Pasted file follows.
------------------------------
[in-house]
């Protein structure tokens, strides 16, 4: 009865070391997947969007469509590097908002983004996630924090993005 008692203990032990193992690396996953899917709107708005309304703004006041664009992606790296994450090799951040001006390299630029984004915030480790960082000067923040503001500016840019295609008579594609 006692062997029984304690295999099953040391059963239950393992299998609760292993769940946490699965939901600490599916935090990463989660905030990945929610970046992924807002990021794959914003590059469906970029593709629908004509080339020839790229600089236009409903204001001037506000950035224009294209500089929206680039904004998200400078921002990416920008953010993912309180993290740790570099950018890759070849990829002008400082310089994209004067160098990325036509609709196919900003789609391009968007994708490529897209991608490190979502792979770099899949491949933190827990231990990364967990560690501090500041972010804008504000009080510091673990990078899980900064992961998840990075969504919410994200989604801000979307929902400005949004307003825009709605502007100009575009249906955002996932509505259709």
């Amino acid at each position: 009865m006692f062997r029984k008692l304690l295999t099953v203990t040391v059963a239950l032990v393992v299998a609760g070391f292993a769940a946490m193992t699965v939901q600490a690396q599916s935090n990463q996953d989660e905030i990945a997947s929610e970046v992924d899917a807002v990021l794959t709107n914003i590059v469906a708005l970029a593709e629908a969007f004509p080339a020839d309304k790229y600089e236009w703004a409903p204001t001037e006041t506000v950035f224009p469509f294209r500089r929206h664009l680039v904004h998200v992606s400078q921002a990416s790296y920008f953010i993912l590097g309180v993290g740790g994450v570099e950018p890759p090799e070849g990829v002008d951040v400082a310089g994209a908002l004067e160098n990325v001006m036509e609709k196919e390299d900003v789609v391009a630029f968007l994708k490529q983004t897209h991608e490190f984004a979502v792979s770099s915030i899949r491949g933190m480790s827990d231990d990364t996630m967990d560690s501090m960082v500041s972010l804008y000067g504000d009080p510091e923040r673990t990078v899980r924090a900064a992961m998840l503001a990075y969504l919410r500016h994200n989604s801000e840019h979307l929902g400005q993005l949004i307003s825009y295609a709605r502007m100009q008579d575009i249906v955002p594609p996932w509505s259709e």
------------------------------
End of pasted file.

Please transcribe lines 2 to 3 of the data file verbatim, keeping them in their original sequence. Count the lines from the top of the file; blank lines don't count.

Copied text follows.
């Protein structure tokens, strides 16, 4: 009865070391997947969007469509590097908002983004996630924090993005 008692203990032990193992690396996953899917709107708005309304703004006041664009992606790296994450090799951040001006390299630029984004915030480790960082000067923040503001500016840019295609008579594609 006692062997029984304690295999099953040391059963239950393992299998609760292993769940946490699965939901600490599916935090990463989660905030990945929610970046992924807002990021794959914003590059469906970029593709629908004509080339020839790229600089236009409903204001001037506000950035224009294209500089929206680039904004998200400078921002990416920008953010993912309180993290740790570099950018890759070849990829002008400082310089994209004067160098990325036509609709196919900003789609391009968007994708490529897209991608490190979502792979770099899949491949933190827990231990990364967990560690501090500041972010804008504000009080510091673990990078899980900064992961998840990075969504919410994200989604801000979307929902400005949004307003825009709605502007100009575009249906955002996932509505259709």
């Amino acid at each position: 009865m006692f062997r029984k008692l304690l295999t099953v203990t040391v059963a239950l032990v393992v299998a609760g070391f292993a769940a946490m193992t699965v939901q600490a690396q599916s935090n990463q996953d989660e905030i990945a997947s929610e970046v992924d899917a807002v990021l794959t709107n914003i590059v469906a708005l970029a593709e629908a969007f004509p080339a020839d309304k790229y600089e236009w703004a409903p204001t001037e006041t506000v950035f224009p469509f294209r500089r929206h664009l680039v904004h998200v992606s400078q921002a990416s790296y920008f953010i993912l590097g309180v993290g740790g994450v570099e950018p890759p090799e070849g990829v002008d951040v400082a310089g994209a908002l004067e160098n990325v001006m036509e609709k196919e390299d900003v789609v391009a630029f968007l994708k490529q983004t897209h991608e490190f984004a979502v792979s770099s915030i899949r491949g933190m480790s827990d231990d990364t996630m967990d560690s501090m960082v500041s972010l804008y000067g504000d009080p510091e923040r673990t990078v899980r924090a900064a992961m998840l503001a990075y969504l919410r500016h994200n989604s801000e840019h979307l929902g400005q993005l949004i307003s825009y295609a709605r502007m100009q008579d575009i249906v955002p594609p996932w509505s259709e």